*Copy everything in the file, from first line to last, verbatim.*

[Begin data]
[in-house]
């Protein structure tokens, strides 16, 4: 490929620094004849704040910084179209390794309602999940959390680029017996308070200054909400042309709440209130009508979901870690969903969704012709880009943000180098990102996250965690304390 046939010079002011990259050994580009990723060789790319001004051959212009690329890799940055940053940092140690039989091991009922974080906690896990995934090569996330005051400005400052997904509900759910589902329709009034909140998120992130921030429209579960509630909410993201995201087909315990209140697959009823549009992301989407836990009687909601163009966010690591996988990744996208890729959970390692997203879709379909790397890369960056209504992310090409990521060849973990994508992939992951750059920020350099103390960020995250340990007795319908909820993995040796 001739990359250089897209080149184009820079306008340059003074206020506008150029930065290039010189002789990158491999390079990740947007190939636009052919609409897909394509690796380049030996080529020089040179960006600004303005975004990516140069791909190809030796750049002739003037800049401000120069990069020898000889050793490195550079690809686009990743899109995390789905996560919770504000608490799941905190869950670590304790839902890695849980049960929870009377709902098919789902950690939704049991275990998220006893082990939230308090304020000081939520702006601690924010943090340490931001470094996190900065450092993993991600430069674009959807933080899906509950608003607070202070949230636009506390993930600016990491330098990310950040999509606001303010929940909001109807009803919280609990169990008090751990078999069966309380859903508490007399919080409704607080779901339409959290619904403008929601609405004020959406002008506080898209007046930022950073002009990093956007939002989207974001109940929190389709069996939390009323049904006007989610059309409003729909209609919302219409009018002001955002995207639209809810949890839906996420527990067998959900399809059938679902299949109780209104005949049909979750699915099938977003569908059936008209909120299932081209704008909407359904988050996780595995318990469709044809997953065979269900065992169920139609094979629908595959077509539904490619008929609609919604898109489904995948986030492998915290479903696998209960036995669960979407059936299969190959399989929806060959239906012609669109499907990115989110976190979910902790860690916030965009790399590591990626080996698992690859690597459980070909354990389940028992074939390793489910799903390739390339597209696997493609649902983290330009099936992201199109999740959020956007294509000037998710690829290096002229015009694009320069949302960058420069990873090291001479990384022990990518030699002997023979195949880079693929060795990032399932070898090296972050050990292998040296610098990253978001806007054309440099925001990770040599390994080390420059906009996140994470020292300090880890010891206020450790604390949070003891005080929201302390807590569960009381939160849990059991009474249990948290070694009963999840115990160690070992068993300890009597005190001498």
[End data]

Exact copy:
[in-house]
């Protein structure tokens, strides 16, 4: 490929620094004849704040910084179209390794309602999940959390680029017996308070200054909400042309709440209130009508979901870690969903969704012709880009943000180098990102996250965690304390 046939010079002011990259050994580009990723060789790319001004051959212009690329890799940055940053940092140690039989091991009922974080906690896990995934090569996330005051400005400052997904509900759910589902329709009034909140998120992130921030429209579960509630909410993201995201087909315990209140697959009823549009992301989407836990009687909601163009966010690591996988990744996208890729959970390692997203879709379909790397890369960056209504992310090409990521060849973990994508992939992951750059920020350099103390960020995250340990007795319908909820993995040796 001739990359250089897209080149184009820079306008340059003074206020506008150029930065290039010189002789990158491999390079990740947007190939636009052919609409897909394509690796380049030996080529020089040179960006600004303005975004990516140069791909190809030796750049002739003037800049401000120069990069020898000889050793490195550079690809686009990743899109995390789905996560919770504000608490799941905190869950670590304790839902890695849980049960929870009377709902098919789902950690939704049991275990998220006893082990939230308090304020000081939520702006601690924010943090340490931001470094996190900065450092993993991600430069674009959807933080899906509950608003607070202070949230636009506390993930600016990491330098990310950040999509606001303010929940909001109807009803919280609990169990008090751990078999069966309380859903508490007399919080409704607080779901339409959290619904403008929601609405004020959406002008506080898209007046930022950073002009990093956007939002989207974001109940929190389709069996939390009323049904006007989610059309409003729909209609919302219409009018002001955002995207639209809810949890839906996420527990067998959900399809059938679902299949109780209104005949049909979750699915099938977003569908059936008209909120299932081209704008909407359904988050996780595995318990469709044809997953065979269900065992169920139609094979629908595959077509539904490619008929609609919604898109489904995948986030492998915290479903696998209960036995669960979407059936299969190959399989929806060959239906012609669109499907990115989110976190979910902790860690916030965009790399590591990626080996698992690859690597459980070909354990389940028992074939390793489910799903390739390339597209696997493609649902983290330009099936992201199109999740959020956007294509000037998710690829290096002229015009694009320069949302960058420069990873090291001479990384022990990518030699002997023979195949880079693929060795990032399932070898090296972050050990292998040296610098990253978001806007054309440099925001990770040599390994080390420059906009996140994470020292300090880890010891206020450790604390949070003891005080929201302390807590569960009381939160849990059991009474249990948290070694009963999840115990160690070992068993300890009597005190001498």